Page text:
The delivery of quality health care requires doctors to be on the cutting edge of clinical developments, research, and technology relevant to their field of medicine. The management of a medical or dental practice requires an increasing awareness of a host of legal and compliance issues that are beyond the ability of doctors to fully comprehend and be prepared for.
Every medical and dental practice is involved in contractual arrangements such as managed care contracts, leases, employment contracts, buy/sell arrangements, billing, and vendor service agreements. In addition to these, there is a host of compliance issues including federal and state laws such as anti-kickback, fraud and abuse, Stark, HIPAA, OSHA, employment, and consumer protection, to name a few.
Accountants and consultants specializing in health care can be of assistance in reviewing, structuring, and advising on the financial and operational aspects of contractual arrangements and compliance. However, they are not qualified and, in some cases, are prohibited by their profession to render legal advice. Doctors should not ask accountants or consultants (or other doctors) for legal advice. They may help identify legal issues, but they should refer the doctor to an attorney for legal advice.
Doctors complain that legal fees are expensive — so what isn’t? There are two adages that are very true and relevant here. First “an ounce of prevention is worth a pound of cure,” and, second, “pay me now, or pay much more later.”
Unfortunately, many doctors seek legal advice too late to avoid losses, and the attorneys end up in a costly damage-control engagement. Legal fees are a cost of doing business, as are other professional fees. There is an intangible value to receiving sound legal advice that is difficult to measure. Doctors will never know how much they saved in litigation and settlement costs by retaining competent legal counsel.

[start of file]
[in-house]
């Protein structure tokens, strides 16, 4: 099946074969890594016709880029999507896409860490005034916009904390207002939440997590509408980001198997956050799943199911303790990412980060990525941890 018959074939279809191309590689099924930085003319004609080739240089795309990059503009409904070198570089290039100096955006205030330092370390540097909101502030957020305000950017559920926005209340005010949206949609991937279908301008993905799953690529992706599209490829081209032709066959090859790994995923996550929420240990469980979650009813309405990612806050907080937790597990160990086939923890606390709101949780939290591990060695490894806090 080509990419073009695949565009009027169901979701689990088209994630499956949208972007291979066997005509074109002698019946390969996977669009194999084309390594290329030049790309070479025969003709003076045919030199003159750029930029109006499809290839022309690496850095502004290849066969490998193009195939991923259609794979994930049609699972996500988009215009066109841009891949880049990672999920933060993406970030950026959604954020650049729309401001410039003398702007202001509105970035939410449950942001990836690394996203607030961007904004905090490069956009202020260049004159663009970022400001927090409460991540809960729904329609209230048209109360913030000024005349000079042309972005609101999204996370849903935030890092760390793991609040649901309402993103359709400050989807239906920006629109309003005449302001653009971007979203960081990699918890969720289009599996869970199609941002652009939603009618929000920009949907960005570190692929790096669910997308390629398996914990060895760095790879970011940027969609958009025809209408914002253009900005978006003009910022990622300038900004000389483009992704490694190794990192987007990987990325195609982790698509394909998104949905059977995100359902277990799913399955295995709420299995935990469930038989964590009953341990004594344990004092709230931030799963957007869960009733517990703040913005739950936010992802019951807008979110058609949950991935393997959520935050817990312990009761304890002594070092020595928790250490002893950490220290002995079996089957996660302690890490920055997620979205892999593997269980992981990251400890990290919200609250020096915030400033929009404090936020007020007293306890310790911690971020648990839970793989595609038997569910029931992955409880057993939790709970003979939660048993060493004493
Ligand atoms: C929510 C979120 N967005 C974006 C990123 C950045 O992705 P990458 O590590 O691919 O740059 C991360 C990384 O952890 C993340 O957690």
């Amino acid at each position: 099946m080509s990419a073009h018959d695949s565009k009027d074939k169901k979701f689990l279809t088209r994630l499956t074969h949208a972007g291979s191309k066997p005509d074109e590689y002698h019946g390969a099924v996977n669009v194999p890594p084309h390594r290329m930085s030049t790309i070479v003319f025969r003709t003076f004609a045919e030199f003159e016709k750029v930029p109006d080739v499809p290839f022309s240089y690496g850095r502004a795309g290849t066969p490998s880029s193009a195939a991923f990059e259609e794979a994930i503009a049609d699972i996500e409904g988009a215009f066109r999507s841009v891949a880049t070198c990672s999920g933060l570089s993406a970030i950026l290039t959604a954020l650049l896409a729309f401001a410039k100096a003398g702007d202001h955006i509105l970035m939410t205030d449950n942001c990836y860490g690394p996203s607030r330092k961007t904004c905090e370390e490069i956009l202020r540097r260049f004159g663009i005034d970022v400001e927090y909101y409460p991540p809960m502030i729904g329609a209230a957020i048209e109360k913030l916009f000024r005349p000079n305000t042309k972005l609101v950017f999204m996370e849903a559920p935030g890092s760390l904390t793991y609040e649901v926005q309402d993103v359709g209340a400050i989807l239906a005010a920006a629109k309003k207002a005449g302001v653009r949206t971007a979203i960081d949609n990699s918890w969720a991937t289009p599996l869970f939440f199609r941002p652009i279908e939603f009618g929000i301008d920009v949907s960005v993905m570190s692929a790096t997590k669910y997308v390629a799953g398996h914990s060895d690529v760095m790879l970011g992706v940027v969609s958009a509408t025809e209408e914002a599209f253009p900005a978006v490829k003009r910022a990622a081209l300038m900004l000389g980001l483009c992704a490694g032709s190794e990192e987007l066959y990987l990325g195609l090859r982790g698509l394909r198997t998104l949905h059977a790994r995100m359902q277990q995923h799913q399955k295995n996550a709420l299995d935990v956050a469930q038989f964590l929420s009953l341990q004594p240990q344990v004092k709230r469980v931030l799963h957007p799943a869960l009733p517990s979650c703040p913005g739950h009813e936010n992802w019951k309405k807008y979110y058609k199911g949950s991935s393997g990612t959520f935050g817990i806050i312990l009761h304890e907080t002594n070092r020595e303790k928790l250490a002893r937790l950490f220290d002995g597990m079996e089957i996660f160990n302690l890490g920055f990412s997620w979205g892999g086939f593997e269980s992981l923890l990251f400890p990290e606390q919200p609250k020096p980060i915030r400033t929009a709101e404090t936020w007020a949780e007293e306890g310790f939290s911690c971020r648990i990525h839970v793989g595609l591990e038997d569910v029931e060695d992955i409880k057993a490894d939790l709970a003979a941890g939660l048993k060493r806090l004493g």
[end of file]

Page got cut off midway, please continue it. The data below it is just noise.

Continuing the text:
However, practices that have a long standing record of growth, financial success, and group harmony are usually those that engage their legal counsel, along with their accountant and consultant, as an active member of the management advisory team. Practices that fail or continually face expensive litigation costs and discord among their members can often be found to have shortchanged themselves on legal advice. Often, a loss or contested issue can be traced to something as simple as an omission in a contract that was never reviewed by legal counsel.
Engaging an attorney experienced in health care law is as important as seeing a cardiologist for a heart condition. Attornies experienced with medical practices bring added value to the table that is worth the increased hourly rate. Some practices retain a generalist as their legal counsel and call upon a specialist when needed. “When needed” often ends up being “too late.”
Accountants and consultants who specialize in health care readily recognize the value of legal counsel who are also experienced in this field and can assist you in engaging an attorney.
James B. Calnan, CPA, is partner-in-charge of the Health Care Services Division of Meyers Brothers, P.C. in Longmeadow; (413) 567-6101.